Rachel in Home Buying, Toronto Real Estate News
I am sharing the correspondence I received from Councillor Thompson and Councillor Minnan-Wong. Prior to the vote held on Monday October 22, 2007, I contacted the councillors to voice my opinion, to express my concerns and to ask where they stood on the issue. Councillor Thompson responded to my inquiries as follows:
The Toronto Land Transfer Tax
Thank you for your email concerning the new City of Toronto Land
Transfer Tax and the Vehicle License tax. My position on these unfair
taxes is clear: I opposed them and voted against them in Council.
It is my belief that the land transfer tax in particular was
chosen as a quick fix, and not properly studied and evaluated prior to
bringing it to Council. We do not know how great an impact it will have
on real estate sales and business activity in the City, and we should
not be rolling the dice in a knee jerk reaction to our current fiscal
I have attached a copy of my speech to Council on this issue for your information [Download michael_thompson_tax_speech.pdf]. It outlines why the land transfer tax is a bad tax, and points to what we should be doing to get our financial house in order.
If you would like to know how your Councillor voted on the new taxes, you can find this information on the Toronto Star website.
Thank you again for your interest in the issue, and for taking the time to express your views.
City Councillor, Scarborough Centre, Ward 37
Councillor Minnan-Wong replied as follows:
Thank you for your email urging members of Council to vote against the Land Transfer Tax.
Your correspondence, together with the thousands of other letters, emails and phone calls made a difference to our city and played an important role in shaping the opinions of City Council. While we weren't successful in winning the vote, a meaningful debate took place about the way in which our city should be run. The taxes originally proposed have been reduced and an independent review panel has been selected to look over the city's finances.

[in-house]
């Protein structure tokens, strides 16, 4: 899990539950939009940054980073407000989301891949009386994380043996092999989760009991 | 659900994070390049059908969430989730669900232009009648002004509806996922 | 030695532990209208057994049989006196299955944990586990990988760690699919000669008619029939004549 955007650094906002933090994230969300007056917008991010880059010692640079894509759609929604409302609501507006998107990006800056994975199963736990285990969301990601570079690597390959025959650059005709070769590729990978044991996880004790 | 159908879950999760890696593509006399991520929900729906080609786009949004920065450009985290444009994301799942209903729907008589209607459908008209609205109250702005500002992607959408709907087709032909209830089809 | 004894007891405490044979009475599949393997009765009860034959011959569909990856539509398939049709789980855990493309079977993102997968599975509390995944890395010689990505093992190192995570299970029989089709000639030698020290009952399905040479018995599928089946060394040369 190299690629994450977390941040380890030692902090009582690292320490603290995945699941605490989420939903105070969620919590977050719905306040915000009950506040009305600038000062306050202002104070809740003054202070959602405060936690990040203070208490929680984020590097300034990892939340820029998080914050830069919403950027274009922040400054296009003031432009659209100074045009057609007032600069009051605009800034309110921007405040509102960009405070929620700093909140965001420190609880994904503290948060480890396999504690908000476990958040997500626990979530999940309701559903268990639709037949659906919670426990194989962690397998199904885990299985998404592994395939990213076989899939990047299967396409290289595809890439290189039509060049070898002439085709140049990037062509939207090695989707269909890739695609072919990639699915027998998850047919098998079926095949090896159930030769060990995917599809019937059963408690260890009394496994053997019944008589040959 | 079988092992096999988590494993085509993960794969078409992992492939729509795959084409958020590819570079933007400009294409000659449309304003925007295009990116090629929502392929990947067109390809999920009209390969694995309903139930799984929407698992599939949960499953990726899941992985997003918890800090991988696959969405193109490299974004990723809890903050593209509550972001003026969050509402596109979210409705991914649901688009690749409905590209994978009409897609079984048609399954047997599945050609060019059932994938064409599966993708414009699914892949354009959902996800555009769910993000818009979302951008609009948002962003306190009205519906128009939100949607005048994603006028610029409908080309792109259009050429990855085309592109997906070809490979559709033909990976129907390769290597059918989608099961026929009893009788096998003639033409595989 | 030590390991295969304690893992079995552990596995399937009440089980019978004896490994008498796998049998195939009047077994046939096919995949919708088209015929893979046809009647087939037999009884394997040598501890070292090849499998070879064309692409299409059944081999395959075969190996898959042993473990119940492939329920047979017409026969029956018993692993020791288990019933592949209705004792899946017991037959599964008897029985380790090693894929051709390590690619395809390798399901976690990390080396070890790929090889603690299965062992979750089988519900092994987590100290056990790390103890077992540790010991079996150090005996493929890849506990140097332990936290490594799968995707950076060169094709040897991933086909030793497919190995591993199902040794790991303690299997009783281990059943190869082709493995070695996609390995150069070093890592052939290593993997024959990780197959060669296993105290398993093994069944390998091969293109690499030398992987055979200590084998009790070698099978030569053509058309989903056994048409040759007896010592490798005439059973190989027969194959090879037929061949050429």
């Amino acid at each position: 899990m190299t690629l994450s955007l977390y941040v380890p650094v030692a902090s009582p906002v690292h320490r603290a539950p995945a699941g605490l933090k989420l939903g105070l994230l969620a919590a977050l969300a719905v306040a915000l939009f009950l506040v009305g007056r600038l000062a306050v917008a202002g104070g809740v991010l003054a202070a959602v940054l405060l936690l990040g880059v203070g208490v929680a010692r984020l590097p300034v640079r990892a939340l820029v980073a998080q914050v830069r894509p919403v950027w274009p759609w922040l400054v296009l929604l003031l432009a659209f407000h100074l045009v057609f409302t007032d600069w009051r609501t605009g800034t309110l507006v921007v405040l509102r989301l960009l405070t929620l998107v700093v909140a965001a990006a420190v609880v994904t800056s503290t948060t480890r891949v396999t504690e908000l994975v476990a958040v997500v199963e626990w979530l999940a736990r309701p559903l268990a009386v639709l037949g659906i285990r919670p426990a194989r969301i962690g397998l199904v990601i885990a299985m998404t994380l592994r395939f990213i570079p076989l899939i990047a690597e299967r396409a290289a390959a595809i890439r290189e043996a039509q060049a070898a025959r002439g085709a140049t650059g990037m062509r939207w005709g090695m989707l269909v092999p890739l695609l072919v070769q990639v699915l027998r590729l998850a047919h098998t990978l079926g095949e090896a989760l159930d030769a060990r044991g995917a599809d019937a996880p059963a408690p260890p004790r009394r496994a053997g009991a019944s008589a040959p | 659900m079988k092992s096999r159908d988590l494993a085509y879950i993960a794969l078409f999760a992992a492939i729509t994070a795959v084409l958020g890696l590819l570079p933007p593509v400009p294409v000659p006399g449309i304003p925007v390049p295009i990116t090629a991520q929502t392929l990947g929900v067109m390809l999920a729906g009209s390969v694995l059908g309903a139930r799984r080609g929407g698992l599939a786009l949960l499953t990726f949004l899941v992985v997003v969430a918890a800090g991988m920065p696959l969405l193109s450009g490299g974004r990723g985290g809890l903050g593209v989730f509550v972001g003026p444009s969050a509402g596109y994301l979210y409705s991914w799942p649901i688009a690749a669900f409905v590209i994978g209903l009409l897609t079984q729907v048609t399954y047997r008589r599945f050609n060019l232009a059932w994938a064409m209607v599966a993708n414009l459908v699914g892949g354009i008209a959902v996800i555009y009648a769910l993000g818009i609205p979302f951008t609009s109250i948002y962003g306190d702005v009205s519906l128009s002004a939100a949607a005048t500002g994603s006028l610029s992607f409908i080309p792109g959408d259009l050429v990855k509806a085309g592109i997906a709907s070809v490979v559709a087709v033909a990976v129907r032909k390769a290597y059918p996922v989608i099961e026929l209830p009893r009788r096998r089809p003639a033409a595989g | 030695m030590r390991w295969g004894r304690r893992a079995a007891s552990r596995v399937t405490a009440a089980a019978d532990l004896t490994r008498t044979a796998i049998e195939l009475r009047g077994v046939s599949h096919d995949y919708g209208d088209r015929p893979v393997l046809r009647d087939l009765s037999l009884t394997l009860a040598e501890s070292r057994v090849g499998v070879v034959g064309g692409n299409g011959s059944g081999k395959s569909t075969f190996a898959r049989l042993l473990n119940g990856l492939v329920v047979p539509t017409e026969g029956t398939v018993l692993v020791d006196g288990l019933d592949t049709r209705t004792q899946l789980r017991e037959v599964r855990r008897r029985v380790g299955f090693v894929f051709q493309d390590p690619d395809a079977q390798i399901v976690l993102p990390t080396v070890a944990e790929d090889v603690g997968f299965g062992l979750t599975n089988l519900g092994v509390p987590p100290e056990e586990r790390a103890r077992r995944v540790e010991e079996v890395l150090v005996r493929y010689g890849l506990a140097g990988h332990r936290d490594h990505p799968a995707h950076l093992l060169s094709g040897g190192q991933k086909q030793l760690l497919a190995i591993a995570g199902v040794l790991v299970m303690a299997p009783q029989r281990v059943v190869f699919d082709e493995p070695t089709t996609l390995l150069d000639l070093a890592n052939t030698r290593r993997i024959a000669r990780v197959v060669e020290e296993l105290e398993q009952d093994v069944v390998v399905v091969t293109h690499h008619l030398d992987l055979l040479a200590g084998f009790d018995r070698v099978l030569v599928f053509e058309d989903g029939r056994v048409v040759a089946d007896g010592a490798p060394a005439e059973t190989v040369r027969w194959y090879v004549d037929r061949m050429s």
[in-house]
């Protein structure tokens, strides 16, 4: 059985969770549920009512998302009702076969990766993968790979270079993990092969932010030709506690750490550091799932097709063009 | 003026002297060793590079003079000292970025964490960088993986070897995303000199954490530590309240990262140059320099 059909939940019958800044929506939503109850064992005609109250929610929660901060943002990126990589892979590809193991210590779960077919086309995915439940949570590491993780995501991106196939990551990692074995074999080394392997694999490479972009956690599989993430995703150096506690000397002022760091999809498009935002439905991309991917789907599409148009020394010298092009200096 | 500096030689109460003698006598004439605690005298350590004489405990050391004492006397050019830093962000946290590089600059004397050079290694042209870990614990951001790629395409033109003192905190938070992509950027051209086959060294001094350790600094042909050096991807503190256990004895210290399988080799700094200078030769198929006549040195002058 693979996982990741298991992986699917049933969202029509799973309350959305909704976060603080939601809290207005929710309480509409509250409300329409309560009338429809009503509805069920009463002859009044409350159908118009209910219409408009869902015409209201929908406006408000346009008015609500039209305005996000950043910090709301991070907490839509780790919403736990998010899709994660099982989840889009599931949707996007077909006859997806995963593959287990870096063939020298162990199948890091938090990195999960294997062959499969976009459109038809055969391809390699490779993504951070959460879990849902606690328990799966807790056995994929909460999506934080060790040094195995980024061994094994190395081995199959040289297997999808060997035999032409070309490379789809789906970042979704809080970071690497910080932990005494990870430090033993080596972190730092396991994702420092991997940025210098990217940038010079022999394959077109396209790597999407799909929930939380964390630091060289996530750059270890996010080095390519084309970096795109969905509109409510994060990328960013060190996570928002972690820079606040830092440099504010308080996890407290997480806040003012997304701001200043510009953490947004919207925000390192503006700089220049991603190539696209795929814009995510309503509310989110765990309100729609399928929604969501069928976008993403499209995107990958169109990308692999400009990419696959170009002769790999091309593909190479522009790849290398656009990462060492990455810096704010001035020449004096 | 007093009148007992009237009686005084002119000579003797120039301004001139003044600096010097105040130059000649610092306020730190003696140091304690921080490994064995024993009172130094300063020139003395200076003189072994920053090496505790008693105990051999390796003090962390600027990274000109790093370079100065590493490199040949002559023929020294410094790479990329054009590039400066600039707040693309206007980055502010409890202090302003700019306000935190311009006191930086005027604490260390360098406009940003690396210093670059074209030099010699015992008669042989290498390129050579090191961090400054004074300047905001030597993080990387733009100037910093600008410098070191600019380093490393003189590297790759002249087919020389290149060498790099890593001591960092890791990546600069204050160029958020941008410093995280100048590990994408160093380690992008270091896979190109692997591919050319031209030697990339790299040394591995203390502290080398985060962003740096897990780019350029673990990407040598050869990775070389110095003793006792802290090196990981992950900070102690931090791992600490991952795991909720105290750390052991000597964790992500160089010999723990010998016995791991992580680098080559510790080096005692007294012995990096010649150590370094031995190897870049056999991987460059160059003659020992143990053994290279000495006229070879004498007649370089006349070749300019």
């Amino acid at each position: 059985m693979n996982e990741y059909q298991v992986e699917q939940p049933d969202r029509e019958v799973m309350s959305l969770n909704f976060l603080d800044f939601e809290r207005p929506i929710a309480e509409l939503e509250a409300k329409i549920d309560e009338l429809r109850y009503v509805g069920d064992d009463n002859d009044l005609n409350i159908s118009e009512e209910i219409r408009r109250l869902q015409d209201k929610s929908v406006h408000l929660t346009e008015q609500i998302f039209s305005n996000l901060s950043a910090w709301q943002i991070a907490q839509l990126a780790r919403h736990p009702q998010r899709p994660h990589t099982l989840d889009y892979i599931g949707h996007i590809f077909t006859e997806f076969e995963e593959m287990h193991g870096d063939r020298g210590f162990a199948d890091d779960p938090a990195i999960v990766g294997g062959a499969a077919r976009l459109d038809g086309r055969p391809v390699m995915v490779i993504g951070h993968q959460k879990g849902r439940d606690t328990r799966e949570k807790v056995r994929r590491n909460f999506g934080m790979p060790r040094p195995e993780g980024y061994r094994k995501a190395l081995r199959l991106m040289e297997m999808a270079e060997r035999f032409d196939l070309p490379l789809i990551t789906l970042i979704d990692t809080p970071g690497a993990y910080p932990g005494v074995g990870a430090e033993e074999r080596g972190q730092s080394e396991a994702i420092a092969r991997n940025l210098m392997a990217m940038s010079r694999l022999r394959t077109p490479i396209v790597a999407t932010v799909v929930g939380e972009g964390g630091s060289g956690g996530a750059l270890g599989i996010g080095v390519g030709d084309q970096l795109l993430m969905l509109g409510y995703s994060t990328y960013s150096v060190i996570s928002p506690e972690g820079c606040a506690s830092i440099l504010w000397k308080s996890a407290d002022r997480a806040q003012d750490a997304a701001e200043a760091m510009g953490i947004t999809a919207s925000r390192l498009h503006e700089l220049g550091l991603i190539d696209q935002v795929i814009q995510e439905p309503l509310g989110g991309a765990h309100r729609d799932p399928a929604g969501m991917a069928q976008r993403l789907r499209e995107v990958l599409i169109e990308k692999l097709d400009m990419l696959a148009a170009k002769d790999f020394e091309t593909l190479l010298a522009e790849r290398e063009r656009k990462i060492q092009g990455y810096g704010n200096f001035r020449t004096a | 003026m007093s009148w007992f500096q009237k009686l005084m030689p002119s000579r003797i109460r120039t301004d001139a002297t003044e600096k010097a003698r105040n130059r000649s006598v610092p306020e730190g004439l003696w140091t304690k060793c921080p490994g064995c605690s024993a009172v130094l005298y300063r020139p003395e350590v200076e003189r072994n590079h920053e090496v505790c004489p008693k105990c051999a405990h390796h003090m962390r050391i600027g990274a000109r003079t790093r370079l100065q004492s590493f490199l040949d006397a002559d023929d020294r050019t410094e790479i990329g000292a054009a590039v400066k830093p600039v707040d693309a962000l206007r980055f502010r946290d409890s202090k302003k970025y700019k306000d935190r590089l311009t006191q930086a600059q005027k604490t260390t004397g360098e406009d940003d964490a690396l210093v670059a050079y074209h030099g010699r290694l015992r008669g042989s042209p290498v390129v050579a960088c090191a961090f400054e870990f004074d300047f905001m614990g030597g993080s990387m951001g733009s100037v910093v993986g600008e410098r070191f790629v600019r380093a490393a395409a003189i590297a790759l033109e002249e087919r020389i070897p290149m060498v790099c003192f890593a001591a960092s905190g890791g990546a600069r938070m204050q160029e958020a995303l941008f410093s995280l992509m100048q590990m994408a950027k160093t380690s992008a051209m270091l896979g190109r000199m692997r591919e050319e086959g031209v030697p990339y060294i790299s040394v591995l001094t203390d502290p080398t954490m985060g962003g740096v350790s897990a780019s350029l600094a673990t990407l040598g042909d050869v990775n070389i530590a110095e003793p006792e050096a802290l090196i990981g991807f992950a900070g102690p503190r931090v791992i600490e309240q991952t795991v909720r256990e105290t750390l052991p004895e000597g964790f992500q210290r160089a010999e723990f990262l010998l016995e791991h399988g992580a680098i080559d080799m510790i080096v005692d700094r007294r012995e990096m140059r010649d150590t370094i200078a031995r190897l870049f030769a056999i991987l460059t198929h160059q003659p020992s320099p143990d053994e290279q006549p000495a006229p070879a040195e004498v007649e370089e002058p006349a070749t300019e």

These achievements could not have been accomplished without your support.
I decided to take a leadership role on this important issue because the proposed Land Transfer Tax and Motor Vehicle Registration Tax are unjustified.
Taxes are the inevitable cost of living in a large urban city such as Toronto. However, taxes must be a last resort, not a first strike weapon.
Two things must be done before new taxes are contemplated. Firstly, the city must look at efficiencies and savings and live within its means. Simply put, until we run the city better and ensure our own financial house is in order, I cannot support asking the taxpayer for more money.
Secondly, we must force the provincial government to address downloading in a more substantial and meaningful way. The provincial government must give the city the necessary resources it needs in order to succeed.
I hope that you will continue to participate in local government so we can hold city government accountable and keep taxes down.
Rachel Loizos is an associate lawyer at Sotos LLP in Toronto. She practices in the area of real estate law. Email Rachel
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